Imam Ali, whose birthday is an occasion to celebrate manhood, is respected by both Sunni and Shia Muslims for his honesty, belief, courage, knowledge, loyalty to Prophet Muhammad (PBUH), and devotion to Islam.
He was born in Kaaba in Mecca, Arabia (now Saudi Arabia), in 599 AD to Abu Talib, an uncle of Prophet Muhammad (PBUH) and Fatimah Bint Asad.
He was the first man (and the second person after the Prophet’s wife Khadijah) to convert to Islam after Prophet Muhammad (PBUH) received his divine revelation and declared Islam in public based on Allah’s order.
From 610 AD to 622 AD, Imam Ali spent much of his time providing for the needs of believers in Mecca, especially the poor, by distributing what he had among them and helping them with their daily chores.
On the night of the Prophet’s emigration to Medina, knowing that his enemies were plotting to assassinate him, Prophet Muhammad (PBUH) asked Imam Ali (PBUH) to take his place and sleep in his bed. The Prophet then left Mecca and reached Medina safely several days later (his arrival marks the beginning of the Islamic calendar). When the plotters entered Muhammad’s house with drawn daggers, they were deeply surprised to find Imam Ali (PBUH), whom they did no harm.
Imam Ali’s Holy Shrine in Najaf, Iraq
In 623 AD, the Imam married the Prophet’s daughter Fatimah (SA), who gave birth to Imam Hasan (PBUH) and Imam Hussein (PBUH), the second and third Imams of Shia Muslims.
Imam Ali (PBUH) took part in battles of Badr, Ohud, Khandaq, Khaybar, and many other battles that took place in the early years of Islam.
While returning to Medina from his last pilgrimage in 632 AD, the Prophet made certain statements at Ghadir Khumm about Imam Ali (PBUH). According to both traditions, the Prophet said that Imam Ali (PBUH) was his inheritor and brother and that whoever accepted the Prophet as his mawla (master) should also accept Imam Ali (PBUH) as his mawla.
Imam Ali (PBUH) also collected all the Prophet’s explanations about Qur’an verses and the reasons behind their revelation.
In the time of three caliphs- i.e. Abu Bakr, Umar ibn al-Khattab, and Uthman ibn Affan- Imam Ali (PBUH) had no official place. But in cases, they asked him for any advice which was in the interest of the Islamic community, he did not hesitate.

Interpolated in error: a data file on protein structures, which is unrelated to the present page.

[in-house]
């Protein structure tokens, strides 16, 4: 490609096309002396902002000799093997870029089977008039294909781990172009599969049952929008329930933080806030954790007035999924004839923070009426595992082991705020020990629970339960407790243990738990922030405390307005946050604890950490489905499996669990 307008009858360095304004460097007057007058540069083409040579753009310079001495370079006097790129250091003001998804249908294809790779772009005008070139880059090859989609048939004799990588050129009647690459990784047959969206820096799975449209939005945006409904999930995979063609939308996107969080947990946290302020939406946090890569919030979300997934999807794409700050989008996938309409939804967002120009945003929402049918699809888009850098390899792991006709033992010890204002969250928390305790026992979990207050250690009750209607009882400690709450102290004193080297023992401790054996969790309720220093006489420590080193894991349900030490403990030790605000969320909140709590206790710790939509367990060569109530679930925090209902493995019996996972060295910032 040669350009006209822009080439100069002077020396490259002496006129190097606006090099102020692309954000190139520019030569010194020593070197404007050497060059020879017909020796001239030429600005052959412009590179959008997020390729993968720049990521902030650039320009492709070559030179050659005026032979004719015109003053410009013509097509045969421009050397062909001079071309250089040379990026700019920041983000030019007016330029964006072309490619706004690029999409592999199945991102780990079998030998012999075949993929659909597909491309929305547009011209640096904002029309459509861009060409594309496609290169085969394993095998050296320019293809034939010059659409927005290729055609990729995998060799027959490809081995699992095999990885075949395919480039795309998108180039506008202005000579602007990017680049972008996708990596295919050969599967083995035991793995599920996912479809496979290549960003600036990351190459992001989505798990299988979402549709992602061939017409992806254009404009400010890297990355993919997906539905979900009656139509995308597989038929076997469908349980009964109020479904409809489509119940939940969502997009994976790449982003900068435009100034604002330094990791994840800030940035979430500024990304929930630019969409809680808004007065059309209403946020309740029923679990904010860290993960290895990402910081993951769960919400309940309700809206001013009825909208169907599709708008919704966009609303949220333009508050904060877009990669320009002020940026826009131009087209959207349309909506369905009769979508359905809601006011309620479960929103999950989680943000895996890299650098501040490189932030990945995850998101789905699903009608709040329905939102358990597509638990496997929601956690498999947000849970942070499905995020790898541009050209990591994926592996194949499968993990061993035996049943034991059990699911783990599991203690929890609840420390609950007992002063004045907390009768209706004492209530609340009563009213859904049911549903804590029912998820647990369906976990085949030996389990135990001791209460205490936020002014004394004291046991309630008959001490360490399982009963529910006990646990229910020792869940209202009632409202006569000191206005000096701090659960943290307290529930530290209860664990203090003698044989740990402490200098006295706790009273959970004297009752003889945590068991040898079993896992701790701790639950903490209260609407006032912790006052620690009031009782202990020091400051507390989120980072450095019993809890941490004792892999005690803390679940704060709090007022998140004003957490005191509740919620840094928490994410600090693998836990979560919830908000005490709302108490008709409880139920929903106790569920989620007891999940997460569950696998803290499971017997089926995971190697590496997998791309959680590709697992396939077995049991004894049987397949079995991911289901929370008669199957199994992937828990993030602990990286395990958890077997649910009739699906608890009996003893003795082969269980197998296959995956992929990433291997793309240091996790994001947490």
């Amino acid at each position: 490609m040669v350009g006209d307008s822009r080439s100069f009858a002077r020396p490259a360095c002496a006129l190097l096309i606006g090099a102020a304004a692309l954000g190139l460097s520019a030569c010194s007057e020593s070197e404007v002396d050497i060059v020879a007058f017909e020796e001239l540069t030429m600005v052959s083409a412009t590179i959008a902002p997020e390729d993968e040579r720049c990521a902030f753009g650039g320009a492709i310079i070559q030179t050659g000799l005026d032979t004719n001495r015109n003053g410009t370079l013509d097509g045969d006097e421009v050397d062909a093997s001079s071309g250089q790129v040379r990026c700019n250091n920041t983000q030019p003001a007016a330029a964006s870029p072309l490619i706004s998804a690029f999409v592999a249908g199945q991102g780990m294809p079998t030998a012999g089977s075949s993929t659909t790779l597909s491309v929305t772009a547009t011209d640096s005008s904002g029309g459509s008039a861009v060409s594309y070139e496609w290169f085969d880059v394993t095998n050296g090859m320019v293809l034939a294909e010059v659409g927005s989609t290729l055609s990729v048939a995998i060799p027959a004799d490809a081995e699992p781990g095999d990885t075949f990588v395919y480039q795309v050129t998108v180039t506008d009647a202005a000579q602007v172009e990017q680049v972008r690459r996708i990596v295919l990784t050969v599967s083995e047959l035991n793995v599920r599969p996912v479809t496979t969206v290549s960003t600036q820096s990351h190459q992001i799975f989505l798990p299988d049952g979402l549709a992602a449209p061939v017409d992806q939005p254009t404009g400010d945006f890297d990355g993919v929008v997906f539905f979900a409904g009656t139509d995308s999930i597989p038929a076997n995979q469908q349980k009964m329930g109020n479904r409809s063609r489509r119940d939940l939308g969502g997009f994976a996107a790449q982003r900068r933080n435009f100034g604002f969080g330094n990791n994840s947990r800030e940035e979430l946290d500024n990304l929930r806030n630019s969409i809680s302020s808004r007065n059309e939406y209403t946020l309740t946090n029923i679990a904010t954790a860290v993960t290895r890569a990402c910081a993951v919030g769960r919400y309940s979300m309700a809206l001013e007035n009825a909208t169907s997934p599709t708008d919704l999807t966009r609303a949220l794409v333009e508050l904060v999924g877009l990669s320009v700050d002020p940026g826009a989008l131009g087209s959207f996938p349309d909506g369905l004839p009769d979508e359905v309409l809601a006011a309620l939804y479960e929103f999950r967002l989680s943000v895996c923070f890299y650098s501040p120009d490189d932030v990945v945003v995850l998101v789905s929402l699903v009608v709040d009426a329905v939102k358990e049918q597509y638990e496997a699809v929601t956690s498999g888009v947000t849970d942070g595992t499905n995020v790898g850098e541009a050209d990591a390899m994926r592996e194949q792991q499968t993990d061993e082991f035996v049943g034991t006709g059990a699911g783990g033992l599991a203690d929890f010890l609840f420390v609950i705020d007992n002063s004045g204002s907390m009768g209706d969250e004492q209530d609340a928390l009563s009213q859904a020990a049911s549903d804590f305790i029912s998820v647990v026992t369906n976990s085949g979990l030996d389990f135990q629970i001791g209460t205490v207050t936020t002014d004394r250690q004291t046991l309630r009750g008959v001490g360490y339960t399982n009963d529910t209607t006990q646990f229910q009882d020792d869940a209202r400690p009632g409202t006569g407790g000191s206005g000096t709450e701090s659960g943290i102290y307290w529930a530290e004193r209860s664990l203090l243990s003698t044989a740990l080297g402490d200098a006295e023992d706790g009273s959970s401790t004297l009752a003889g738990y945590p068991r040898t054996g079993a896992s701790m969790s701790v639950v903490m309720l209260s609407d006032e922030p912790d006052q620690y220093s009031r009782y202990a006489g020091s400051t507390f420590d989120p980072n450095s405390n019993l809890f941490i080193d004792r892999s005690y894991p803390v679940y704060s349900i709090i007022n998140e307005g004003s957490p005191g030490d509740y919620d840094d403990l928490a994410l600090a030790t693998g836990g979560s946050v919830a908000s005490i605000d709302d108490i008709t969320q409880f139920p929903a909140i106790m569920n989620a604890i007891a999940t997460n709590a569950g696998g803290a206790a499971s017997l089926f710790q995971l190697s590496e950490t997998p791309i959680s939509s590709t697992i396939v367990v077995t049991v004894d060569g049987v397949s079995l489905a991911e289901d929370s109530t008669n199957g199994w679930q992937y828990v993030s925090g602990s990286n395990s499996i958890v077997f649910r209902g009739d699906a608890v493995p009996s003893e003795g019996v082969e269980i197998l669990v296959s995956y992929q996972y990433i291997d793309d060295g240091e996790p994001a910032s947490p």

Imam Ali’s Holy Shrine in Najaf covered with flowers on the occasion of his birthday anniversary.
When the third caliph was killed, people gave their allegiance to Imam Ali (PBUH) and he was chosen as Caliph.
During his caliphate of nearly four years and nine months, Imam Ali (PBUH) followed, exactly, the way of the Prophet and began many different types of reforms. Naturally, these reforms were against the interests of certain parties that sought their own benefit.
As a result, a group of the companions made a pretext of the death of the third caliph to raise their heads in opposition and began to revolt and rebel against the Imam.
On the 19th of Ramadan in 661 AD, he was struck in the back of the head with a poisoned sword while praying in the mosque of Kufa. He passed away two days later and was buried in Najaf, Iraq.
His shrine in Najaf is one of the most important pilgrimage sites among Muslims.
Numerous short sayings of Imam Ali (PBUH) have become part of general Islamic culture and are quoted as aphorisms and proverbs in daily life.
In the 10th century one of the outstanding Shia scholars, Sayyid Sharif al-Raḍi, assembled many of Imam Ali’s sermons, letters, and short sayings dealing with various subjects in the book Nahj al-Balaghah (The Path of Eloquence), which became one of the most widely read and influential books in the Islamic world.
Father’s Day in the Persian calendar coincides with the birth anniversary of Imam Ali (PBUH) for, in Islam, parents are given high status, and the Holy Quran has frequently urged Muslims to honor, respect, and obey their parents.
Father’s Day is a national holiday in Iran. Many seek ways to ways to express their gratitude and honoring their fathers on this day.
They take the opportunity to spend more time with their fathers and grandfathers, often expressing their gratitude and paying respects with flowers and gifts.
Compiled by: Haniyeh S. Jafariyeh